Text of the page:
Residents in Prairie press for answers on solar farm

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By Amanda Ensinger
Staff Writer

Township residents are looking for answers regarding the Prairie-Pleasant Solar Project.

Prairie Township trustee Stephen Kennedy stated in a public meeting he did not oppose the solar project. He said he believes people have a right to do what they want with their land.

“I think this project is coming, so it is better to have a conversation with Invenergy and ask for changes to the project before it is too late,” Kennedy said at a recent board meeting. “I am neutral on this project. I believe in property rights and I don’t think we should tell a property owner what they can do with their land.”

This upset some residents who oppose the development. The project is for a 250-megwatt 1,700-acre solar farm that would stretch across Prairie and Pleasant townships.

Spearheaded by Invenergy, the project would take place on farmland that has been leased for a period of 40 years.

The project could have a major impact on the region that has boasted a quaint country life next to the 14th largest city in the country.

“The westside is tired of everything coming to the westside and getting dumped out here,” said Jeanine Lovejoy, Prairie Township resident.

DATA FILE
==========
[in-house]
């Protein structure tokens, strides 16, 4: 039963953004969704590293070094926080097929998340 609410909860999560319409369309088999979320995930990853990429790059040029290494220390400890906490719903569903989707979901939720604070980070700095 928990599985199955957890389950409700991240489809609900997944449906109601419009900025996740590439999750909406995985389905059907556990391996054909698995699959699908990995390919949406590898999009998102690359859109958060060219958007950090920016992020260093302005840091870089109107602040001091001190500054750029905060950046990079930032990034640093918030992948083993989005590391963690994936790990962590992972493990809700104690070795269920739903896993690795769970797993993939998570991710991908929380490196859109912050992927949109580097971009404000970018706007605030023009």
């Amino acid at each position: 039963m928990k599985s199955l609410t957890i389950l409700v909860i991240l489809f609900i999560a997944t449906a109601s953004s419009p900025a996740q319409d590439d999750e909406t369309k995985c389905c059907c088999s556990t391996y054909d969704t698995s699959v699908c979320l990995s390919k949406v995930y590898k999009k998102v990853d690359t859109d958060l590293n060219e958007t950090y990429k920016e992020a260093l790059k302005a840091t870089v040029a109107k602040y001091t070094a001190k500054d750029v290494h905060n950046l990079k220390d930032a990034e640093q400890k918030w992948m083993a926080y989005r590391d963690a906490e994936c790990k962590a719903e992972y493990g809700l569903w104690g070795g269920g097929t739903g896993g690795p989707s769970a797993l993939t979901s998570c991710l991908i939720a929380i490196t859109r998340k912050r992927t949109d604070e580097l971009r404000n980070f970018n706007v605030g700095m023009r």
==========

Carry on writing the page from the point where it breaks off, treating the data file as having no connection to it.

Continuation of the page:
Lovejoy requested that the trustees have another public meeting to let the residents know what they are going to do now that they are an intervener for the solar project.

“Now that you have heard the residents’ concerns, what are you going to do,” Lovejoy asked. “What are the trustees going to negotiate or what are they asking to do? What are the setbacks? What about the wells? I am requesting a meeting so the trustees can tell residents what they are requesting as an intervener.”

During a public meeting, Prairie Township Attorney Peter Griggs made detailed notes and planned on presenting these to Invenergy. The hope was that Invenergy would make modifications to the project to try to limit the impact on residents who live close to the project.

According to the board, the list created during the meeting will be filed with the Ohio Power Sitting Board, the board that has the final authority on approving or denying the project.

“The law director will put it into the legal document and then there will be an opportunity to review, change, add or omit things,” Kennedy said. “As soon as it gets completed, we will post it on the website.”

This plan of action still upset residents who simply do not want to see the project in the township.

“Don’t be short sighted in this project, by getting a payment for the township, schools, or county. We are losing out on other opportunities to get additional revenue to the township without looking at the options that might be available,” said Rod Pritchard, township resident. “The entire township isn’t going to care until it’s built. Then they will care that it’s built.”

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